Only in America—or should we say, only in New York City in the ’60s and ’70s, in the hot spot of the world of art—could a refugee German Jewish cabaret performer, born Lilli Elisabeth Benedick in 1899, reinvent herself as Lil Picard…artist, feminist, and activist.
The University of Iowa Museum of Art (UIMA) opens the spring semester with the on-campus exhibition, Lil Picard and Counterculture New York, on view Feb. 24 through May 27 in the Iowa Memorial Union’s Black Box Theater. The exhibition, which is free and open to the public, contains more than 70 original works and recreates Picard’s audio and video installations.
In addition, in place of a traditional exhibition catalogue, the UIMA has created an interactive web site.
After the exhibition debuted last year in New York, the New Yorker called it “part corrective, part window into how art makes it into the canon.”
Lil Picard and Counterculture New York immerses viewers in Picard’s world of the 1960s and 1970s underground New York art scene. In the 1950s, Picard studied at Hans Hofmann’s school in Provincetown and was soon exhibiting at the Martha Jackson Gallery in New York.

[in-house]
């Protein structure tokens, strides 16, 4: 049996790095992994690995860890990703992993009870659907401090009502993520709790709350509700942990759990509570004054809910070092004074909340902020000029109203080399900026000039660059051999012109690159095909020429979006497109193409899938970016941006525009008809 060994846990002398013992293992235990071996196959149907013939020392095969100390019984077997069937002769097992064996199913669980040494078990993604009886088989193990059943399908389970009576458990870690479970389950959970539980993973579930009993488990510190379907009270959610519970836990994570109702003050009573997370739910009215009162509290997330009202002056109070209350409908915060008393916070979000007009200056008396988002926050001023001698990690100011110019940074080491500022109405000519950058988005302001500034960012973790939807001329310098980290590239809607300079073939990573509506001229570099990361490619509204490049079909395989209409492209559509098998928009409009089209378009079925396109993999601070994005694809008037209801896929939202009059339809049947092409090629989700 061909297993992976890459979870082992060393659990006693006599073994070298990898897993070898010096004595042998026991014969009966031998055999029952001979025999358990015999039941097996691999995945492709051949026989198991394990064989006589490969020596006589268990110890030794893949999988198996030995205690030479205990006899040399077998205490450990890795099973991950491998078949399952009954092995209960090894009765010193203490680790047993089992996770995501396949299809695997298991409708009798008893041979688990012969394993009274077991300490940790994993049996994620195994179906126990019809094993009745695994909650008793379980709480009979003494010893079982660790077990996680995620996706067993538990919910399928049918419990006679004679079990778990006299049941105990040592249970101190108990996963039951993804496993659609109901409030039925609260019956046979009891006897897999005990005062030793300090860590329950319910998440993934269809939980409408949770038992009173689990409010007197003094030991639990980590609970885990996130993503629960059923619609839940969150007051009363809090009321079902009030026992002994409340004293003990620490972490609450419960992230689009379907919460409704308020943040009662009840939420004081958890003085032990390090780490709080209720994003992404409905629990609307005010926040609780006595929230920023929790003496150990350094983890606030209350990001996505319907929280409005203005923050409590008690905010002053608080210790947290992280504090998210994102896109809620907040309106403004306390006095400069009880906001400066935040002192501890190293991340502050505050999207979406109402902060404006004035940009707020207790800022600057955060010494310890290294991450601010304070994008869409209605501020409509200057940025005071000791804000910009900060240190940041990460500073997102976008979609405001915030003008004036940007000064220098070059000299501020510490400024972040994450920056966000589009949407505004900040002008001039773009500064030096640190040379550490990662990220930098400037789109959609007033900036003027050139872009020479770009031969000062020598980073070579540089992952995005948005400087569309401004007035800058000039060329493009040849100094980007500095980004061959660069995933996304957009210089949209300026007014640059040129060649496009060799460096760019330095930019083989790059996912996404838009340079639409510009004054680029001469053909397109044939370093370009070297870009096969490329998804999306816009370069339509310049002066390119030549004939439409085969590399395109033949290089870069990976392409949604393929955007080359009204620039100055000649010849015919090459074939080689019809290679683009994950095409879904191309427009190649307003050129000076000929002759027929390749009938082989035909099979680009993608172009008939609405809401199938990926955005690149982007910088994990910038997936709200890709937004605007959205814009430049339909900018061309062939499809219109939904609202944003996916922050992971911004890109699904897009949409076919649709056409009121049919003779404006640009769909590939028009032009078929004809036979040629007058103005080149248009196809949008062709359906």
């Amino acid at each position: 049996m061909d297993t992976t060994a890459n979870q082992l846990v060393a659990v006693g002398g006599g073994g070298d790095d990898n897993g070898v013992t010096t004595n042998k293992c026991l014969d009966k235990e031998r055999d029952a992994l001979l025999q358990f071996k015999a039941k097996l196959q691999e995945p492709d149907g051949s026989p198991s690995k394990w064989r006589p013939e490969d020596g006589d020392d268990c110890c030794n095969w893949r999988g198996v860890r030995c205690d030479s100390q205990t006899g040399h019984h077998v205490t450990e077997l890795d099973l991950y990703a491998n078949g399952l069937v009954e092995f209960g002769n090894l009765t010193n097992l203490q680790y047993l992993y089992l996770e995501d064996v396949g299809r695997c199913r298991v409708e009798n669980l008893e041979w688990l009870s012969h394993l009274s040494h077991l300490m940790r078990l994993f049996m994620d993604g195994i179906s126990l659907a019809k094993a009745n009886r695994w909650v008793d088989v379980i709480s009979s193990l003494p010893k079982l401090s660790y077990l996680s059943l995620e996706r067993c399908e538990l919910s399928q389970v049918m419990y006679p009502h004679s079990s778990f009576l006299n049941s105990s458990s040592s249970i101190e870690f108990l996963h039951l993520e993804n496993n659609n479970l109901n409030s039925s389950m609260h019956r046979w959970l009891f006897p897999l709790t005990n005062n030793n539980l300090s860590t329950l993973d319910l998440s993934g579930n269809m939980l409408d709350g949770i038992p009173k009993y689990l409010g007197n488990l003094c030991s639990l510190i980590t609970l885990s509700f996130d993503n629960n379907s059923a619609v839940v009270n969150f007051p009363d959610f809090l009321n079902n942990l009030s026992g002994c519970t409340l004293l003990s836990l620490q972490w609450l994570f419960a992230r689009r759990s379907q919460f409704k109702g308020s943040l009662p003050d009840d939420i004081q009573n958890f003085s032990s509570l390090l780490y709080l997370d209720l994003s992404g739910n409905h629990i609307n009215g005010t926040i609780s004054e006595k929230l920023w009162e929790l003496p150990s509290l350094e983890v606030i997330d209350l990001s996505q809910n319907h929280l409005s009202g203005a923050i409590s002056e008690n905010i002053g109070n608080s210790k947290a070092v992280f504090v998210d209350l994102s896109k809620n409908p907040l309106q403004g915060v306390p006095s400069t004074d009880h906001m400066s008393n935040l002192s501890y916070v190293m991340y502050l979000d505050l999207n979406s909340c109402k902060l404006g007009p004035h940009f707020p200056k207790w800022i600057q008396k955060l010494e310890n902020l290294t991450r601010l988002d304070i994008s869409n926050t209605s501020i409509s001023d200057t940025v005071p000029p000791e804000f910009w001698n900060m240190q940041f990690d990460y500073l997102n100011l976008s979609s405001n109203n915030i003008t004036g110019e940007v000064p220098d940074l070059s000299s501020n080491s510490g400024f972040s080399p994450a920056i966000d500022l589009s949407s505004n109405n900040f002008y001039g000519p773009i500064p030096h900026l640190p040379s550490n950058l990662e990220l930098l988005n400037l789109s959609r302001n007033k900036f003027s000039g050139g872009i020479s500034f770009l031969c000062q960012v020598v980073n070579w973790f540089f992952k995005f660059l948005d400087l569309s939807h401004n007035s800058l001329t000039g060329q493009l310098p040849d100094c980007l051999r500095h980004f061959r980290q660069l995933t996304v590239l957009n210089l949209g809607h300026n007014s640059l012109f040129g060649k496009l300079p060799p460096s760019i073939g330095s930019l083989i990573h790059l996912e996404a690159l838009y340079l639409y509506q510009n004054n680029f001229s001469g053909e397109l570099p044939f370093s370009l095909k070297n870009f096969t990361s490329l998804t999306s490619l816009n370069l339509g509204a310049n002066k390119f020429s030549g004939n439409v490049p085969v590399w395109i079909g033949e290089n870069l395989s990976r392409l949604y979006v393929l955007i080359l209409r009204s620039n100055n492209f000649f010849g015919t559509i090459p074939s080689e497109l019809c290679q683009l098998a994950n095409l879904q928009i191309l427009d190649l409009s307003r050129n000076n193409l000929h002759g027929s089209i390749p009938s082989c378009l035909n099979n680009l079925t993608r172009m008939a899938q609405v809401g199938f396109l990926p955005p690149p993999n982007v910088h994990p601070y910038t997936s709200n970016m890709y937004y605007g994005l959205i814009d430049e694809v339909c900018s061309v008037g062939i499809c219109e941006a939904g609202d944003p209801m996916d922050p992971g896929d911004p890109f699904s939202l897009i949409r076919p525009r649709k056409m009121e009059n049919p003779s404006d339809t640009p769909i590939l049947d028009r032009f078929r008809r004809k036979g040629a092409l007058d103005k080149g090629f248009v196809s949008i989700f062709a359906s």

Later, she frequented Andy Warhol’s Factory and participated in the nascent performance scene with colleagues like Carolee Schneemann, Hannah Wilke, and Claes Oldenburg. Meanwhile, Picard continued to work as a journalist for the Village Voice and as New York art correspondent for the German daily Die Welt, where her writings helped shaped German perceptions of American art.
Thus, it was a homecoming of sorts last year when the UIMA opened Lil Picard and Counterculture New York in New York University’s Grey Art Gallery. It marked the first American museum retrospective of the little-known feminist artist, a goal UIMA chief curator (and curator of the exhibition) Kathleen Edwards was determined to achieve after the university became the beneficiary of Picard’s estate in 1999, just five years after the artist’s death.
“I knew Picard had never really had her due,” Edwards says.
When a small selection of the work was first exhibited for three months in 2000, Edwards took notice of the attention it created. “The kind of art that really engages students is art that is on the edge; art that blurs the lines between life and art,” she says.
The Picard Collection is among the most important in the UIMA permanent collection, Edwards says, and it continues to serve as a primary source for research today.
“Through this collection, we are able to continue our cross-campus
tradition of support and recognition for the modern, postmodern, and contemporary arts,” Edwards says.
A series of museum-sponsored and cosponsored events will accompany the exhibition, including a film series; guest lecturer Carolee Schneemann at 7:30 p.m., March 2, at the University Athletic Club, 1360 Melrose Avenue; and a gallery talk by Edwards at 7:30 p.m., March 31, in the Black Box Theater.
The Black Box Theater, located on the IMU’s third floor, is open 10 a.m.—5 p.m., Tuesday, Wednesday, and Friday; 10 a.m.—9 p.m., Thursday; and noon—5 p.m., Saturday and Sunday.